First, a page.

On Mastering a Fine Art

So, for anyone out there who is still reading this but didn't see what I posted on Facebook or Twitter, I've been accepted to NYU's Graduate Musical Theatre Writing Program for this coming fall.

I'M GOING TO GRAD SCHOOL FOR MAKING SHIT UP TO MUSIC!

NYMF Roundup: Day 3

Outlaws: The Ballad of Billy the Kid
Book by Perry Liu, Joe Calarco, and Alastair William King
Music by Alastair William King and Perry Liu
Lyrics by Perry Liu


For lack of a better word, Outlaws is badass. Sure, you could write a musical about Billy the Kid and make it totally ordinary. It might even not suck. But it was ingenious of Liu, King, and Calarco to attack the story as rock and roll mythology; sticking only to the barest outline of the facts (there was a Billy the Kid, there was a Pat Garrett, they were criminals for a while, then Garrett turned legit and was involved in taking Billy down) and outfitting it with driving rock score, they have crafted something wholly itself and thoroughly engaging. It’s a rock musical without distancing irony—no magically appearing hand mics here.
The plot is fairly light, and the show could probably be compacted by about five minutes and the intermission deleted (as it is, Outlaws runs less than 1:45 including the break); although the first and last segments could use some clarification, it almost works to have Billy be a history-free, motivationless expression of pure teenage id. It doesn’t hurt that he’s played by the intensely charismatic Corey Boardman. David Murgittroyd is impressive as the hulking, conflicted Garrett; Isabel Santiago works wonders with a huge voice in the marginally underwritten role of a young mother who captures Billy’s heart (and other parts). They are ably assisted by the supporting cast of Antonio Addeo, Justin Gregory Lopez, and Travis McClung as well as a smoking five-piece band led by guitarist Chris Blisset. Jenn Rapp directs and choreographs with aplomb on a set designed by the estimable David Gallo, and Sky Switser's costumes carefully walk the line of contemporary and period.
And then there are the songs. Oh, the songs. I dare you to get "We Do Whatever We Want" out of your head. Hint: you won't be able to. (The main argument for keeping the intermission may be to hear nearly everybody on line for the restroom humming it, as was the case tonight.) It's hard to pick favorites out of the score, but the opening "That's What They Said" (which forms a leimotif throughout), the driving "Gun Song," and the haunting "Little Man" are standouts. I know that Outlaws has been floating around for a long time (it was originally announced to premiere at Signature in Virginia in 2001, but was canceled in the wake of September 11th), but I can't wait to see what comes next.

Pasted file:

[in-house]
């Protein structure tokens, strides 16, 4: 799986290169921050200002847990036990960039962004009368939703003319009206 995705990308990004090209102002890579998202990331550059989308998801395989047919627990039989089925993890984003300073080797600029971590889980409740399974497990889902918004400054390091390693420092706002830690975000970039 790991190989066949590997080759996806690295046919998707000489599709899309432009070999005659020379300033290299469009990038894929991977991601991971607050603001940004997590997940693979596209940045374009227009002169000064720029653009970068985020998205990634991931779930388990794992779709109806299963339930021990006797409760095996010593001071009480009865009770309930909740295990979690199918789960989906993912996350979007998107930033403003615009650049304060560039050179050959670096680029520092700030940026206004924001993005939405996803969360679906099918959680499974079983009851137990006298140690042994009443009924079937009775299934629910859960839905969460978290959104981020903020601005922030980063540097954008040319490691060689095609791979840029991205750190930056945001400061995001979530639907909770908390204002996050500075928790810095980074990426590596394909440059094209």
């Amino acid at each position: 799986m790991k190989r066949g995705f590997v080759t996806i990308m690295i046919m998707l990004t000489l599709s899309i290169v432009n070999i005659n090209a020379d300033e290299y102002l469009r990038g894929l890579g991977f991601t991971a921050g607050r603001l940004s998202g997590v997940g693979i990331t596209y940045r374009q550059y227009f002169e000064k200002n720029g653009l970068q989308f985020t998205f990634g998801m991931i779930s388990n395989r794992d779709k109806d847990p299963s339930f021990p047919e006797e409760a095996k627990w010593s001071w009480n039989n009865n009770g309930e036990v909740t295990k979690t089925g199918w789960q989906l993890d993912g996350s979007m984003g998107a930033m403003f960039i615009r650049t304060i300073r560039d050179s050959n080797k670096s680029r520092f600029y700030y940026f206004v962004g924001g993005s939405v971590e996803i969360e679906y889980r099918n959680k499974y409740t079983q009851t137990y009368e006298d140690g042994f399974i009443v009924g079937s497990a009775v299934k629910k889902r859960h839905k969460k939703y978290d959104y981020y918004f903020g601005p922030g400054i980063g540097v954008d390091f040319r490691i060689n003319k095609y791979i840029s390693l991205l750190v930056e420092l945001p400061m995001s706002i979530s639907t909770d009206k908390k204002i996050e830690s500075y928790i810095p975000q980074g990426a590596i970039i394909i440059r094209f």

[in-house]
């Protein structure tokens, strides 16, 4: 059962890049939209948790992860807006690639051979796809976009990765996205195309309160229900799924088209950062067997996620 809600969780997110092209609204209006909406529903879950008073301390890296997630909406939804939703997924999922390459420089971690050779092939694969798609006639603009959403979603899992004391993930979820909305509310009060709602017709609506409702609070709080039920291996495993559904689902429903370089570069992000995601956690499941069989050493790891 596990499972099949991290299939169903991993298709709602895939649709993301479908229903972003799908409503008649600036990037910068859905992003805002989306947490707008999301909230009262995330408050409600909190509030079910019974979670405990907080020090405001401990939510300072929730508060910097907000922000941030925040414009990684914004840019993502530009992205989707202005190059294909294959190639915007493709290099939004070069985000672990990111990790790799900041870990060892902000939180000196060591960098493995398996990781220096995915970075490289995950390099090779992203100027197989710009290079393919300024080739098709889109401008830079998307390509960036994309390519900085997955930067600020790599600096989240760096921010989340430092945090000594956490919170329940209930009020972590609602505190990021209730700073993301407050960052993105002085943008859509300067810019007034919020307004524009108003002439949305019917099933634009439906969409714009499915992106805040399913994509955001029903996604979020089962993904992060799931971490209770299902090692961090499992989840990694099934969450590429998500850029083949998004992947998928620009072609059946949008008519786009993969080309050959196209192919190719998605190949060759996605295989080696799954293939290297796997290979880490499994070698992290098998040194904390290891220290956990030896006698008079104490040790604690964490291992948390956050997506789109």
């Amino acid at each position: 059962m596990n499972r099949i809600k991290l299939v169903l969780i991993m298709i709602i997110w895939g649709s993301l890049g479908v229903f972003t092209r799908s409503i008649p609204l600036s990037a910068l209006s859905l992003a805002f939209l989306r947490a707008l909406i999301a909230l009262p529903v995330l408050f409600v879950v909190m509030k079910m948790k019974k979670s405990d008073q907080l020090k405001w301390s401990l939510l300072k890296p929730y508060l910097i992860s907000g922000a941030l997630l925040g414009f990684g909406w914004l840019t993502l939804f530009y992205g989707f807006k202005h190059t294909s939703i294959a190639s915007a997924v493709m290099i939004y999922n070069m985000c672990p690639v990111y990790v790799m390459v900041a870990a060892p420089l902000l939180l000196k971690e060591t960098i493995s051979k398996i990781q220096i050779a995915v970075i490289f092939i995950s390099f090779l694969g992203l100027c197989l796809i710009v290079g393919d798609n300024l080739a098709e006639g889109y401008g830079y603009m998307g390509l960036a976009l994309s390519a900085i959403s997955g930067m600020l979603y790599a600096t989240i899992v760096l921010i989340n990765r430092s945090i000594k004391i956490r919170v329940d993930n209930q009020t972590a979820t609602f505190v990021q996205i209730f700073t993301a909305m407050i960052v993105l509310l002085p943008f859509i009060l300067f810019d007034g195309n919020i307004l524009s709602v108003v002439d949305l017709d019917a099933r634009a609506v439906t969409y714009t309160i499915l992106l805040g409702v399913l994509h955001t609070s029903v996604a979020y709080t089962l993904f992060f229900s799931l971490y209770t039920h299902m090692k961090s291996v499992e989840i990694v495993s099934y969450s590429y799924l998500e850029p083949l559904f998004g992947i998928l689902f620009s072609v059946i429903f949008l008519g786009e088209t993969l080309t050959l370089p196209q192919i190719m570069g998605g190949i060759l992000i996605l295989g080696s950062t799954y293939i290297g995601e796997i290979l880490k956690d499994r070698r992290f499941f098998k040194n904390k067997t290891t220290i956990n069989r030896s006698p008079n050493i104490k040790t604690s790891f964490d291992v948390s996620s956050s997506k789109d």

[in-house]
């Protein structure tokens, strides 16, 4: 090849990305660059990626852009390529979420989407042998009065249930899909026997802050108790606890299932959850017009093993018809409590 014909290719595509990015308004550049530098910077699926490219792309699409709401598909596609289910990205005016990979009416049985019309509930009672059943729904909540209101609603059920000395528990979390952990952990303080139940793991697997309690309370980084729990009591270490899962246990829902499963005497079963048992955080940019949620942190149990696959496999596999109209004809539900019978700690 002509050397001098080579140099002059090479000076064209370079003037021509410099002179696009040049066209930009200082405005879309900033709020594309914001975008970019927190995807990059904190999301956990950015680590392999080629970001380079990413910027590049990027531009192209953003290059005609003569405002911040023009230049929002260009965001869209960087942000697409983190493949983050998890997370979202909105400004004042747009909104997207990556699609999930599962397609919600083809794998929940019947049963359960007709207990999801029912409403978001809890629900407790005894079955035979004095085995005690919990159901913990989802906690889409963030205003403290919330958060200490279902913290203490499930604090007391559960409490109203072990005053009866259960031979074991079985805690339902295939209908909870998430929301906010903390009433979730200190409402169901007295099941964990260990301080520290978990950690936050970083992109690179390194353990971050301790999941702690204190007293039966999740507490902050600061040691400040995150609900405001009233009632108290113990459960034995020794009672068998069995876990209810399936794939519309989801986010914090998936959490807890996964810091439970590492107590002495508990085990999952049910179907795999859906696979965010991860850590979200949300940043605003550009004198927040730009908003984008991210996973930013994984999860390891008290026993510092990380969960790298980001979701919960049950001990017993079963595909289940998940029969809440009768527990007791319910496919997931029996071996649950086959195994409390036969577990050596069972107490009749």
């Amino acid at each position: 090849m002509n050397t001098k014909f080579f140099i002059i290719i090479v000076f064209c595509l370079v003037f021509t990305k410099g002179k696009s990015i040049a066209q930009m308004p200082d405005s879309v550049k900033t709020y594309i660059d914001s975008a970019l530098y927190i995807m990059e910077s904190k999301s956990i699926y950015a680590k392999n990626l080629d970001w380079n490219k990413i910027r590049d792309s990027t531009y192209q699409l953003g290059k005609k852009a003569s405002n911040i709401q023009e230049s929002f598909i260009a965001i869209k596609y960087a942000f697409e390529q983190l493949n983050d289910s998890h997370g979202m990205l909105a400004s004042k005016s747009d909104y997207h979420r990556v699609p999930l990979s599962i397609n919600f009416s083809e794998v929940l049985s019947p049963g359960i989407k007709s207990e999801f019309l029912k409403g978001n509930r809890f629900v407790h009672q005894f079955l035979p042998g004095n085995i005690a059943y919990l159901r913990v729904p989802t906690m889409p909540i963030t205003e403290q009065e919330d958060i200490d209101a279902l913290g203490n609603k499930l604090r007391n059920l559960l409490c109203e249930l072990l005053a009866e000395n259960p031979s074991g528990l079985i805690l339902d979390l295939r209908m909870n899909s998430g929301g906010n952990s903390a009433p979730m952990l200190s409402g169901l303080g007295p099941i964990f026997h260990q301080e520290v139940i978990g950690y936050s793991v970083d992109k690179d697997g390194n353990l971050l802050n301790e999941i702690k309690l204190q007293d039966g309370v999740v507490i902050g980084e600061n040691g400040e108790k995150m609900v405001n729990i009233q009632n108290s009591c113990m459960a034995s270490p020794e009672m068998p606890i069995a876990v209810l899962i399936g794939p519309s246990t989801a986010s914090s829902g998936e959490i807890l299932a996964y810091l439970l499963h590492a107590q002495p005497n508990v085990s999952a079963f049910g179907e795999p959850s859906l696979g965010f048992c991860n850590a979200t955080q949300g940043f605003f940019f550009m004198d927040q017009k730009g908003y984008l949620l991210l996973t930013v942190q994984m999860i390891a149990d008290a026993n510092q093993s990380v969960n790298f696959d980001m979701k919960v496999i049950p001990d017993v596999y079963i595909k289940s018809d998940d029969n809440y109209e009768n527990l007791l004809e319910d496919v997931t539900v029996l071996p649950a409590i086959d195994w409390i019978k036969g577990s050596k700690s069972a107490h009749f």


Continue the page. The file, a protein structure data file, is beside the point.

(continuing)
SCORE: 8 out of 10

NYMF Roundup, Day 2

Date of a Lifetime
Book and Lyrics by Carl Kissin
Music by Rob Baumgartner, Jr.


I fully support any musical with a 70-minute running time. Not that shows shouldn’t be longer, but having the commute that I do back to the suburbs, shorter is generally better. (I can think of only a handful of things I’ve seen in the past fifteen years that should have been longer.) And when a show uses 70 minutes as warmly, cleverly, and hilariously as Date of a Lifetime, well, that’s just icing on the cake. (Made more interesting by the fact that it started as a five-minute monologue by Kissin which then became a 15-minute musical before being expanded to its current length.)
The plot is simple enough—two lonely strangers meet at a speed-dating event and imagine entire lives with each other, lived out in fast forward. It’s not life-altering, to be sure, but it’s enormously warm and funny, and at times surprisingly deep. (Which is less than surprising, considering director Jeremy Dobrish is very good at this—he directed the tonally similar I See London, I See France several NYMFs ago.) And you really can’t ask for better performers for this kind of material than Jamie LaVerdiere and Farah Alvin, both of whom are expert comedians who just happen to have fabulous voices. (Although LaVerdiere might be just a tad too goyishe to pull off some of the Jewishness of the character.)
If there’s anything to quibble about, it’s that some parts of the score fall short of the high standards of the book—although the lyrics are almost invariably clever, the music too often lapses into undistinguished pop without quite evincing its own voice. Nevertheless, there’s a lot to love in the songs: the rollicking opener “It’ll Never Work Out,” the sweet “The Matter,” and the lovely “So Little” stand out.
SCORE: 7 out of 10.